Using your readings for this unit, choose one of the following topics and write a reflective piece that demonstrates your understanding of the role of the teacher librarian with regard to this aspect of the TL practice.
Chosen topic: Principal Support
After reading the literature, I have come to the understanding that the role of the teacher librarian (TL) in regard to principal support is that of collaborator, communicator and advocate. It is the TL’s responsibility to ensure these three roles occur in order to gain and maintain the principal support the library and TL needs.
The literature is filled with evidence stating both the importance of the library for student achievement and the need for TLs to have the school principal’s support for this to occur, especially when it comes to collaboration. Farmer (2007), Hartzell (2002), Haycock (2007), Morris (2007), and Oberg (2006), among others, all discuss the importance of collaboration and stress that for collaboration to occur it needs the active support and encouragement of the school’s principal as seen in Haycock’s quote “when the school principal expects team planning between teachers and the teacher-librarian, whether as grade-level groups or subject-area groups, team planning occurs more than when the principal does not expect such collaboration” (p. 28). Principals who hold and pursue these positive views toward collaboration between TLs and teachers, also tend to hold collaboration between themselves and the TL at a high standard, making the TL’s roles of communicator and advocate in regards to principal support easier to accomplish. These collaborative measures ensure the TL can keep the principal up to date on current research regarding the positive impact school libraries can have on student achievement (Todd, 2003), as well as maintaining a good working relationship in regards to backing library funding (Haycock, 2007, p. 31) (Morris, 2007, p. 23) and flexible scheduling (Haycock, 2007, p.29).
But what about the principal who doesn’t support the library nor recognise the important role the TL plays in the school environment? This is where the TL’s role of communicator and advocate, as well as collaborator, comes into much greater play. These negative attitudes toward libraries and TLs, including “occupational invisibility” (Oberg, 2006, p.14), are described by Oberg as often coming from “limited exposure to the role of the teacher-librarian when they were students in school and when they were classroom teachers” (p.14), and just as likely, “few principals recognize themselves as important players in maximizing the librarian’s potential to contribute to school quality” (Hartzell, 2002, p. 1). This is where the TL must vitally recognise and perform their roles for principal support. The TL must collaborate and communicate with the principal, while also advocating for, the importance libraries and TLs play in the school environment as a whole and the increased student achievement that can come from a successful library program and a highly qualified TL. In short, the TL must ‘sell’ their value to the principal, and make their also believe in the library’s power.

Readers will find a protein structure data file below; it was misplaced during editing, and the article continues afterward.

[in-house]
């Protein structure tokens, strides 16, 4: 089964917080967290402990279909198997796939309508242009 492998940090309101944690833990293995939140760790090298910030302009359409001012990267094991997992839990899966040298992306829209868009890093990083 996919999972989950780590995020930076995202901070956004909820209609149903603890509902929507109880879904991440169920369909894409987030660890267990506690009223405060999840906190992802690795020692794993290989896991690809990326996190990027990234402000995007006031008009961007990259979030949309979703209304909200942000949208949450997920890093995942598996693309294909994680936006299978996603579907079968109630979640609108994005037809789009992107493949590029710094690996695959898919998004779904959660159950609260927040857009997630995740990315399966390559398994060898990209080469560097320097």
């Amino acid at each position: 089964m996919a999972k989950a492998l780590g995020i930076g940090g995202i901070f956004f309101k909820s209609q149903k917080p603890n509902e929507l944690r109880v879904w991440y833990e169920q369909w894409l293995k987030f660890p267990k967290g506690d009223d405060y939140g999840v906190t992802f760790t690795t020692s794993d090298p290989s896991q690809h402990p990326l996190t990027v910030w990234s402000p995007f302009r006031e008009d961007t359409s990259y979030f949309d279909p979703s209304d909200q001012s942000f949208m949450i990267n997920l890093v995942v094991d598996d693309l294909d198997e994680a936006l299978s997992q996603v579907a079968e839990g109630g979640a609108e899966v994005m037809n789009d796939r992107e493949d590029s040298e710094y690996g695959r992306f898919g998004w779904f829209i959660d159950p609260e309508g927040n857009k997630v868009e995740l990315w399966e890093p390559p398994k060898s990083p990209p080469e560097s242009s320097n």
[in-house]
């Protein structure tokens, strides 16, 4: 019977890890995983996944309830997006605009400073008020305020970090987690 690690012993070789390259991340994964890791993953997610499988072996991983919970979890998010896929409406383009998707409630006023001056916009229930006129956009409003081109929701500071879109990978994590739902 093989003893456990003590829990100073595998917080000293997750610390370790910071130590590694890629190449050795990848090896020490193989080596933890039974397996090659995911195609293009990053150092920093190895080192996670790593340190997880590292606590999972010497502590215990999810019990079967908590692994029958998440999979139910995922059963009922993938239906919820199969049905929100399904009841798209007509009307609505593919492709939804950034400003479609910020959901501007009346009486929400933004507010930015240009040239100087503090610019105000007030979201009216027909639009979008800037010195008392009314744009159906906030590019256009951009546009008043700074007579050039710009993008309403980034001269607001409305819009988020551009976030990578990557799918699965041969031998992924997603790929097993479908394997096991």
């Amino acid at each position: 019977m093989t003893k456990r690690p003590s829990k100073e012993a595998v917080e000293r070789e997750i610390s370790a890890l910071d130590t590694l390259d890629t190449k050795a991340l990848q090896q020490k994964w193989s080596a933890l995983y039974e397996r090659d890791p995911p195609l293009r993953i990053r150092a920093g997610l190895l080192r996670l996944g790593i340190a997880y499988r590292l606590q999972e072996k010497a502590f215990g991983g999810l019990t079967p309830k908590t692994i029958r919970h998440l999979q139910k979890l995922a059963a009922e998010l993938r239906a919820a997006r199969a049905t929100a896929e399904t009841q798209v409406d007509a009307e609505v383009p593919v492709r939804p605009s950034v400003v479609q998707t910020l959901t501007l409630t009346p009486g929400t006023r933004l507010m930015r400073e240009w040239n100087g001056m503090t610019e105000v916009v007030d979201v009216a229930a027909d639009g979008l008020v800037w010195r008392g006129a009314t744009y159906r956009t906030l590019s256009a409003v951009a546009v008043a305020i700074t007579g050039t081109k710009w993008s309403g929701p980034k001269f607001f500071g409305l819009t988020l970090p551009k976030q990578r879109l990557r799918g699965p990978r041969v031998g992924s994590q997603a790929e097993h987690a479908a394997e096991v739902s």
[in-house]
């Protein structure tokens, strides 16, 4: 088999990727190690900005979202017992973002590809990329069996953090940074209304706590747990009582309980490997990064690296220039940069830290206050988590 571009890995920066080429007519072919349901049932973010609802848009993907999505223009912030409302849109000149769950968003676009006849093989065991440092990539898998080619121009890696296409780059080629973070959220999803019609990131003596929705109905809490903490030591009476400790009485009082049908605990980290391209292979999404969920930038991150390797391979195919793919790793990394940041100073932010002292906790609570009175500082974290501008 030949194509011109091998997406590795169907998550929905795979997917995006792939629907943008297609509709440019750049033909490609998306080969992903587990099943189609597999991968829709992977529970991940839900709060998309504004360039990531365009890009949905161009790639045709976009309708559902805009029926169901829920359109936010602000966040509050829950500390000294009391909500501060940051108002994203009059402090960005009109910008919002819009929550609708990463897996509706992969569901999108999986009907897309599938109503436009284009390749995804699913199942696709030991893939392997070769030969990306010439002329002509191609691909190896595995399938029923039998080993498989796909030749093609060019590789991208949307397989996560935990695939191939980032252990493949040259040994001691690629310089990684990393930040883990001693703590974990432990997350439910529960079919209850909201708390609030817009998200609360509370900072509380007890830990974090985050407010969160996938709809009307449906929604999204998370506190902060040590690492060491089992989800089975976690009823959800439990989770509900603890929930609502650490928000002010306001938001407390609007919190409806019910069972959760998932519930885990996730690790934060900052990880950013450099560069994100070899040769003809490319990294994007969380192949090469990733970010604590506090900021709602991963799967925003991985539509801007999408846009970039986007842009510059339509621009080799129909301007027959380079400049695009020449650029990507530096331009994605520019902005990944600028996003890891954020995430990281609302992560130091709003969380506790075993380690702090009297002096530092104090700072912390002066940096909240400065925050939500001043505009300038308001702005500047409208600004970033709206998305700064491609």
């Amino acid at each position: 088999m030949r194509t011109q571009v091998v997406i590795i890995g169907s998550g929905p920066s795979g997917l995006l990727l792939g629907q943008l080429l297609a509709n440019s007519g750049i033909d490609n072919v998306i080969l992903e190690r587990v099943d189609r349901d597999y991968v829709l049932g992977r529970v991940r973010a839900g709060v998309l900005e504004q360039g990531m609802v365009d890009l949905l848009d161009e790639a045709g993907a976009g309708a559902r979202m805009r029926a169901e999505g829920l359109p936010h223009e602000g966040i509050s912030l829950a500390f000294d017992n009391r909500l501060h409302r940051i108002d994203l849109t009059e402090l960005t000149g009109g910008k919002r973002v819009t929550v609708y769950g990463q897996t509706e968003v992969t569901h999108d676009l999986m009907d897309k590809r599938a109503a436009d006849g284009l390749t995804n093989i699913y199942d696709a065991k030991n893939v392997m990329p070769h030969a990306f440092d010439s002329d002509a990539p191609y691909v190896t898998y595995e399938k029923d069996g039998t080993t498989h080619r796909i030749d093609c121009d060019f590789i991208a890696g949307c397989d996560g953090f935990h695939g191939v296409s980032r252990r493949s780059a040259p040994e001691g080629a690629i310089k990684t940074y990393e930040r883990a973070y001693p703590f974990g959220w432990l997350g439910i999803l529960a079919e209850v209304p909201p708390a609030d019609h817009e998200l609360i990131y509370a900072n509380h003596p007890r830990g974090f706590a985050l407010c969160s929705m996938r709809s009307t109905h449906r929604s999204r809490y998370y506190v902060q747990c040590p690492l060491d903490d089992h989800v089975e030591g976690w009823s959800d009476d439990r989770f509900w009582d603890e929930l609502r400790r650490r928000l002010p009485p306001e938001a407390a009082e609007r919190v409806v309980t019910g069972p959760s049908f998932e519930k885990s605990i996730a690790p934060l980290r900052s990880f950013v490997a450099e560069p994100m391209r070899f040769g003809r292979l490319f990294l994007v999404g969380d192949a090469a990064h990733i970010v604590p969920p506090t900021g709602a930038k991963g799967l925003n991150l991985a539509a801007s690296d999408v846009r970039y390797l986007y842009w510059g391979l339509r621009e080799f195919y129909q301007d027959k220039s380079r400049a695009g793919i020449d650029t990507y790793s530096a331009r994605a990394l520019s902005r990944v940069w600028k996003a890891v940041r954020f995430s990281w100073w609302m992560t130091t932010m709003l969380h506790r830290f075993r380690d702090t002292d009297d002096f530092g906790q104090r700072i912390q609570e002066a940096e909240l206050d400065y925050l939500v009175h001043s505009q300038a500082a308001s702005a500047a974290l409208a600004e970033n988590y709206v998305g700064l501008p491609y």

In either of the polar situations mentioned above it is up to the TL to be an active advocate for their position in the school as well as communicator and collaborator with the principal to enhance their knowledge and view of the role the library and TL can play in the school environment (Oberg, 2006, p.16). “If TLs want the library program to be sustained, they must show how these resources and services uniquely contribute to student achievement and how their use can be optimized through collaborative efforts” (Farmer, 2007, p.61). TLs need to remember that a committed principal is perhaps the key player in making a difference to the school library program (Hartzell, 2002, p.4), so it is up to the dynamic TL to make sure the principal is on board.
Everhart, N. (2006). Principals’ evaluation of school librarians: A study of strategic and nonstrategic evidence-based approaches. School Libraries Worldwide, 12(2), 38-51.
Farmer, L. (2007). Principals: Catalysts for collaboration. School Libraries Worldwide, 13(1), 56-65.
Haycock, K. (2007). Collaboration: Critical success factors for student learning. School Libraries Worldwide, 13(1), 25-35.
Kaplan, A. G. (2007). Is your school librarian ‘highly qualified’? Phi Delta Kappan, 89(4), 300-303.
Morris, B.J. (2007). Principal support for collaboration. School Libraries Worldwide, 13(1), 23-24.
Morris, B. J., & Packard, A. (2007). The principal’s support of classroom teacher-media specialist collaboration. School Libraries Worldwide, 13(1), 36-55.
Oberg, D. (2006). Developing the respect and support of school administrators. Teacher Librarian, 33(3), 13-18.
Todd, R.J. (2003). Irrefutable evidence: How to prove you boost student achievement, School Library Journal.